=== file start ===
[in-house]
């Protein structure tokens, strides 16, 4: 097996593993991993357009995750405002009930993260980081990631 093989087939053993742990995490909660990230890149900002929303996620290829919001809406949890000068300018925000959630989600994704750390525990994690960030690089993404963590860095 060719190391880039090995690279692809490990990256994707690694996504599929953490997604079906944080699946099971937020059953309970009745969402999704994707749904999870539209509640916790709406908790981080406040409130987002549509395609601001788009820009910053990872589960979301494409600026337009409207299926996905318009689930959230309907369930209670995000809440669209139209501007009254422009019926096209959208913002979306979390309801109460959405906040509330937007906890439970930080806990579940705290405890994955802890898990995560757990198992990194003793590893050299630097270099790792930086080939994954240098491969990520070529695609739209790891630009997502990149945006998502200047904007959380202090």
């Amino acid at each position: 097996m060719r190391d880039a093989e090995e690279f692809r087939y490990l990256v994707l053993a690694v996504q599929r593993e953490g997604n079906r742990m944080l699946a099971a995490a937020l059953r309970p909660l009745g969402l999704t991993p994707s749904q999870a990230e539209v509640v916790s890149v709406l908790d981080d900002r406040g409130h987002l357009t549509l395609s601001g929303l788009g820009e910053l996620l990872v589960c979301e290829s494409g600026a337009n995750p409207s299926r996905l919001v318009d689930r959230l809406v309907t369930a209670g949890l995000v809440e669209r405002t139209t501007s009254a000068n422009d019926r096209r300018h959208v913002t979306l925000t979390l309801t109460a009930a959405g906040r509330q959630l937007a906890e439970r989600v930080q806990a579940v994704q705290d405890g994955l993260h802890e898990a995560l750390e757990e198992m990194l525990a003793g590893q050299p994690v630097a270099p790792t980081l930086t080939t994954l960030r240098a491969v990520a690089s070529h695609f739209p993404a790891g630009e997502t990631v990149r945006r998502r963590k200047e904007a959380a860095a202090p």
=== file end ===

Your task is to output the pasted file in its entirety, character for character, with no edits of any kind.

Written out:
[in-house]
């Protein structure tokens, strides 16, 4: 097996593993991993357009995750405002009930993260980081990631 093989087939053993742990995490909660990230890149900002929303996620290829919001809406949890000068300018925000959630989600994704750390525990994690960030690089993404963590860095 060719190391880039090995690279692809490990990256994707690694996504599929953490997604079906944080699946099971937020059953309970009745969402999704994707749904999870539209509640916790709406908790981080406040409130987002549509395609601001788009820009910053990872589960979301494409600026337009409207299926996905318009689930959230309907369930209670995000809440669209139209501007009254422009019926096209959208913002979306979390309801109460959405906040509330937007906890439970930080806990579940705290405890994955802890898990995560757990198992990194003793590893050299630097270099790792930086080939994954240098491969990520070529695609739209790891630009997502990149945006998502200047904007959380202090």
């Amino acid at each position: 097996m060719r190391d880039a093989e090995e690279f692809r087939y490990l990256v994707l053993a690694v996504q599929r593993e953490g997604n079906r742990m944080l699946a099971a995490a937020l059953r309970p909660l009745g969402l999704t991993p994707s749904q999870a990230e539209v509640v916790s890149v709406l908790d981080d900002r406040g409130h987002l357009t549509l395609s601001g929303l788009g820009e910053l996620l990872v589960c979301e290829s494409g600026a337009n995750p409207s299926r996905l919001v318009d689930r959230l809406v309907t369930a209670g949890l995000v809440e669209r405002t139209t501007s009254a000068n422009d019926r096209r300018h959208v913002t979306l925000t979390l309801t109460a009930a959405g906040r509330q959630l937007a906890e439970r989600v930080q806990a579940v994704q705290d405890g994955l993260h802890e898990a995560l750390e757990e198992m990194l525990a003793g590893q050299p994690v630097a270099p790792t980081l930086t080939t994954l960030r240098a491969v990520a690089s070529h695609f739209p993404a790891g630009e997502t990631v990149r945006r998502r963590k200047e904007a959380a860095a202090p």